The Tennis Tips – Tips to Avoid Failure
These tips are very common, and others may not be so, but they all cover essential aspects of the game that must be mastered.
These tips will be analyzed during this series of articles, trying to explain and simplify them to be applied immediately.
- See the Ball.
The classic of classics. This advice is the most used by coaches and the least applied by players.
More than 50% of errors during a game result from not looking at the ball carefully enough or looking away at the last minute. In shots such as the passing shot, in the ball return of service, and in situations where the player has a long time, the percentage of errors due to this lack of attention is even higher.
Even at high-performance levels, not focusing on the ball until the moment of contact is still the most significant cause of errors in a game, significantly when the pressure increases.
The first thing a player does is stop looking at the ball by focusing on the target or the opposing player. Tennis players need to understand that there is an optimal point of contact for each stroke in tennis and that if we cannot coordinate our body to hit the ball at this point, our chances of error increase tremendously.
Ask yourself when was the last time you focused on seeing the point of contact in service. Surely you don’t remember it, but indeed he/she does, the double faults that don’t leave him/her alone. As in the other shots, the service’s effectiveness depends on an ideal contact point, which we can only achieve by following the ball until the last moment.
Follow the ball after the bounce. Most players tend to stop seeing the ball once it bounces. By focusing on the path after the boat to the point of contact, we ensure proper focus to achieve an optimal contact point.
Try to see the letters on the ball. This advice makes us sharpen our concentration, and when trying to see the notes, we force ourselves to focus our eyes on the ball.
Try to see the string-ball contact. This tip is for the same purpose as watching the ball after the bounce. If we focus on seeing the strings’ connection with the ball, we make sure to keep our eyes on the ball throughout the course and not make the common mistake of turning our head too soon to see the opposite or the area where we are aiming.
Mentally repeat boot hits just as this happens. Mentally repeating the words bounce and hit each time these events occur helps us maintain focus on the ball avoiding distractions.
Emphasize concentration at the point of contact, especially in the following situations:
- Serve return
- Take out
- Pass shot
- Approach shot
- Difficult or surprising situations
- Specific situations.
In all these situations, it is common for us to change our attention on the ball to focus on the opponent or our target since they are pressure situations. A worthy goal would be to propose not to miss balls in this situation by not seeing them.
Tennis is based on coordinated and efficient movements. Each blow requires the use of specific muscles in perfect synchronization, which means that we must learn to identify those muscles that we need for the impact and isolate them from those that do not contribute.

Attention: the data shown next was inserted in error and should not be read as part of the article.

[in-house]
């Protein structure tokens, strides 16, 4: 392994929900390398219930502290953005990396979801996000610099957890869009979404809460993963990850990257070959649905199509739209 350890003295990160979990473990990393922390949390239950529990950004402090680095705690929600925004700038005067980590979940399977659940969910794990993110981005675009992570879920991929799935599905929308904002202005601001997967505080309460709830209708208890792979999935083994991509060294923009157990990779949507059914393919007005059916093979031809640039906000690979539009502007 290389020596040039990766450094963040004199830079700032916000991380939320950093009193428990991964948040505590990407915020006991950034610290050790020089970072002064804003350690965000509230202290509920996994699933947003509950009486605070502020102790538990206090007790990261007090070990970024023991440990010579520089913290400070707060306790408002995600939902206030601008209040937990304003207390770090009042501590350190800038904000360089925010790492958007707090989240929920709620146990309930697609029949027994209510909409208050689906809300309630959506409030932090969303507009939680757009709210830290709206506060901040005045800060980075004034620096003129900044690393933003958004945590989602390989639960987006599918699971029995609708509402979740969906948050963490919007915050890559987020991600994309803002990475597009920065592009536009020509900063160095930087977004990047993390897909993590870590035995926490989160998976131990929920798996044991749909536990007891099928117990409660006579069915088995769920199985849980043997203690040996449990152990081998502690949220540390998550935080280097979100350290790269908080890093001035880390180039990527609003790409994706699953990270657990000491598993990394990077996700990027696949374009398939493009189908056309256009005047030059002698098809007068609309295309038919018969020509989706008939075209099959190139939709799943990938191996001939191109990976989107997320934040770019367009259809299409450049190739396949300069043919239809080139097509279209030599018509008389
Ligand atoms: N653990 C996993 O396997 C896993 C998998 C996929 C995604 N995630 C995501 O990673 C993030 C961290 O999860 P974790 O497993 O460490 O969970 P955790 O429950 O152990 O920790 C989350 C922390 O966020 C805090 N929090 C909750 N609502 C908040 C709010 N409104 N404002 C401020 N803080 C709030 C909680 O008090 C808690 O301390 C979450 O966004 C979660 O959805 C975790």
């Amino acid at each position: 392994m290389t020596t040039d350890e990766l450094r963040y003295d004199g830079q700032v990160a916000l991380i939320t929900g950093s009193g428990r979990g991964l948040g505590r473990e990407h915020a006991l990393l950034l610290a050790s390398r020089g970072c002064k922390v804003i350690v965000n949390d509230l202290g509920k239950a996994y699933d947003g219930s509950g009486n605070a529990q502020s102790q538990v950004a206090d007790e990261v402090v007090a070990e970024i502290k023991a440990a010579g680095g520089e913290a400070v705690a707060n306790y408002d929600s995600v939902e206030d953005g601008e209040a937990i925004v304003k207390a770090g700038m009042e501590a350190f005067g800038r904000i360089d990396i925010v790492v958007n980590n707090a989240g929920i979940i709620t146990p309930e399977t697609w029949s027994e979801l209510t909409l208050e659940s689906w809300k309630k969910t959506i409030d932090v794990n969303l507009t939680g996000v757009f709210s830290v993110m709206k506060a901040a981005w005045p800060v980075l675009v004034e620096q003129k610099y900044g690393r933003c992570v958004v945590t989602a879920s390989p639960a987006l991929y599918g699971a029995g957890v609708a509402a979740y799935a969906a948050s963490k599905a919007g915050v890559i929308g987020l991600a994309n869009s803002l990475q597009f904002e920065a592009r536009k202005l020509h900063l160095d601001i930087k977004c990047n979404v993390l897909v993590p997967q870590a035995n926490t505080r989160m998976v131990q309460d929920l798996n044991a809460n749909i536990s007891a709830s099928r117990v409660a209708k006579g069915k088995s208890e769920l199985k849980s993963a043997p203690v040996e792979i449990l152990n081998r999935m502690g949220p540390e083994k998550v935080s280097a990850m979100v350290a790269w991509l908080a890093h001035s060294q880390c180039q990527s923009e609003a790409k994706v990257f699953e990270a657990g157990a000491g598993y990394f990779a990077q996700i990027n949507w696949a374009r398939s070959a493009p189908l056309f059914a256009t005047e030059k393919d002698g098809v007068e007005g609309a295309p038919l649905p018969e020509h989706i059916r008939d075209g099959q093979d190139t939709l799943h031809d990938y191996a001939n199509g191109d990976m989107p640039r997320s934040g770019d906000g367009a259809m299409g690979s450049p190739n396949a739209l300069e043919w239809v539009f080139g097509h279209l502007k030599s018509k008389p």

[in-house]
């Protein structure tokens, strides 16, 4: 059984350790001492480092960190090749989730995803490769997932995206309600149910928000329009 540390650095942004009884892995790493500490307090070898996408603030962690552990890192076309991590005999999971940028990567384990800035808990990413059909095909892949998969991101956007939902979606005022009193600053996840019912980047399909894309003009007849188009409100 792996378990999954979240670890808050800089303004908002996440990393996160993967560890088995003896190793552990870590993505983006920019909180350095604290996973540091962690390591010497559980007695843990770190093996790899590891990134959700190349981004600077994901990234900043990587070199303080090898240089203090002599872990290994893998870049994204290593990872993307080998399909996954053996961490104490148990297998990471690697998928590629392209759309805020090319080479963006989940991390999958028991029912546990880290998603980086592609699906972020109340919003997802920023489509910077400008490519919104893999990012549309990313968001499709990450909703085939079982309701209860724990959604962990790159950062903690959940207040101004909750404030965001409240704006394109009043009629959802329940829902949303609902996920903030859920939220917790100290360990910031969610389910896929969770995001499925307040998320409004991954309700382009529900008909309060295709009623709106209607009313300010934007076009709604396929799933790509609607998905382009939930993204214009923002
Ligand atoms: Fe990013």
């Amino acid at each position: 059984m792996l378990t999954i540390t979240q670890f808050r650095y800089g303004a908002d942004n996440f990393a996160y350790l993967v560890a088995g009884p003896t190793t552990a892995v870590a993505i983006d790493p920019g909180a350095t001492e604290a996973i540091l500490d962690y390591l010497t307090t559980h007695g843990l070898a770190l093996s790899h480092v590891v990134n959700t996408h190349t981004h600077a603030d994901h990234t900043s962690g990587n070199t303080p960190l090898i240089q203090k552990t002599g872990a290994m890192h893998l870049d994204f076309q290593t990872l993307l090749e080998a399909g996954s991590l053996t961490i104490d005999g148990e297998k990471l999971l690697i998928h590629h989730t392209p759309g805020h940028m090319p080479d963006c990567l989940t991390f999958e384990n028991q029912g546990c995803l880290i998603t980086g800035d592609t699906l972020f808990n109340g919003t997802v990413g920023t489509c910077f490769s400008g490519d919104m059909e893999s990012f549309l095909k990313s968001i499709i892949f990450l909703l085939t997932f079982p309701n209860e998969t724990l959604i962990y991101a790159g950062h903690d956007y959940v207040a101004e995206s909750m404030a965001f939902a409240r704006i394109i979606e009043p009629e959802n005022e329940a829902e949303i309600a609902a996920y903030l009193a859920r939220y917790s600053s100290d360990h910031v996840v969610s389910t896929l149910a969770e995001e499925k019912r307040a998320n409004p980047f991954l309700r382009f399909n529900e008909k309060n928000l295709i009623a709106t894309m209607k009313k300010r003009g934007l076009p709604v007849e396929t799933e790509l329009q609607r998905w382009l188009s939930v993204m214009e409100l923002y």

Professional tennis is a clear example of this applied concept. The professionals’ game looks easy and fluid, Roddick, even though they generate incredible speeds in their shots. It is because they have achieved a very high degree of efficiency in their strokes, using to the maximum the muscles that assist the stroke and relaxing those that interfere, in other words, the maximum result with the minimum effort.
The tendency in tennis is to use too much muscle force on strokes, thus engaging muscles that are not contributing to the stroke. A clear example is a way we usually grip the racket. Ideally, we should think that our task is to support and guide and not to squeeze.
Over-clenching the fist locks the arm joints and unnecessarily engages many muscles. The racket should be taken as relaxed as possible without losing control; an excellent comparison to understand would be to imagine that the noise is a bird. If we tighten it too much, we will hurt it, and if we loosen the grip too much, it will escape us.
As a player, it is essential to learn to control our muscular tension level and identify excesses since we are so used to playing tense that we do not even notice it. As a goal, we must try that the racket flies freely and fluidly in all strokes, a bit as if our racket were a bucket full of water that we must move without throwing the water.
The following exercises will help us develop a more relaxed and efficient swing:
- Loosen the grip as much as possible throughout the swing to discover the ideal pressure level. By doing this, little by little, we will know precisely the level of tension that we require.
- Starting the rally with as little tension as possible, basically just stopping the racket, so it doesn’t fall off. From this point, gradually increase the body tension and intensity until you reach a comfortable level of “relaxed intensity.”
- Ball using only the thumb, index, and middle finger to hold the racket. In this way, we can realize that we don’t need a lot of force to execute our strokes, learning to manage our swing more efficiently.
- Put a weight on the racket’s head and make shadows to generate a fluid and relaxed racket flight. Finally, I advise you to continually ask yourself if the executing shots can be executed with less muscular effort and with the same result. above
- Automate the Circle of Movement Roger Federer
Tennis is a movement game that requires a perfect body adjustment concerning the ball to find the ideal contact point.
The best shots in the world lose all their effectiveness when the player fails to bring his body to an ideal hitting position, as seen when professionals begin to lose their level of play after the age of 30. At this age, professionals continue to hit the ball the same way, but they begin to lose ground in mobility. What used to be a shot that they could attack comfortably becomes a shot that forces them to play more defensively, giving the opponent more opportunity and making them less dangerous.